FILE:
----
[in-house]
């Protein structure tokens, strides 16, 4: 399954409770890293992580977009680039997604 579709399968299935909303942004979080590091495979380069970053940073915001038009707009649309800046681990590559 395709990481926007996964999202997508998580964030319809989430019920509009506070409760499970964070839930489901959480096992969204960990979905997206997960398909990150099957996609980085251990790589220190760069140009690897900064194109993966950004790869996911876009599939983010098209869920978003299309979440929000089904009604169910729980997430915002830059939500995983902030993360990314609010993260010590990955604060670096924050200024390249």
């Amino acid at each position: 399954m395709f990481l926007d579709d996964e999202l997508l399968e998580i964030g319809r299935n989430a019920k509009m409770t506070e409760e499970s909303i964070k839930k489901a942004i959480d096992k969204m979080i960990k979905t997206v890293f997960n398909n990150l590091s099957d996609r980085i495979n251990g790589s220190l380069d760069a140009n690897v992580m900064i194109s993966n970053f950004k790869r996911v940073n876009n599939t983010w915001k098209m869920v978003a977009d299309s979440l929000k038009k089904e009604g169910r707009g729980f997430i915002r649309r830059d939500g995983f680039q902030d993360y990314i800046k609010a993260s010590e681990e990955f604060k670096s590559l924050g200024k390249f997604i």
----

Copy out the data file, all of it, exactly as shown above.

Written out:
[in-house]
């Protein structure tokens, strides 16, 4: 399954409770890293992580977009680039997604 579709399968299935909303942004979080590091495979380069970053940073915001038009707009649309800046681990590559 395709990481926007996964999202997508998580964030319809989430019920509009506070409760499970964070839930489901959480096992969204960990979905997206997960398909990150099957996609980085251990790589220190760069140009690897900064194109993966950004790869996911876009599939983010098209869920978003299309979440929000089904009604169910729980997430915002830059939500995983902030993360990314609010993260010590990955604060670096924050200024390249």
């Amino acid at each position: 399954m395709f990481l926007d579709d996964e999202l997508l399968e998580i964030g319809r299935n989430a019920k509009m409770t506070e409760e499970s909303i964070k839930k489901a942004i959480d096992k969204m979080i960990k979905t997206v890293f997960n398909n990150l590091s099957d996609r980085i495979n251990g790589s220190l380069d760069a140009n690897v992580m900064i194109s993966n970053f950004k790869r996911v940073n876009n599939t983010w915001k098209m869920v978003a977009d299309s979440l929000k038009k089904e009604g169910r707009g729980f997430i915002r649309r830059d939500g995983f680039q902030d993360y990314i800046k609010a993260s010590e681990e990955f604060k670096s590559l924050g200024k390249f997604i």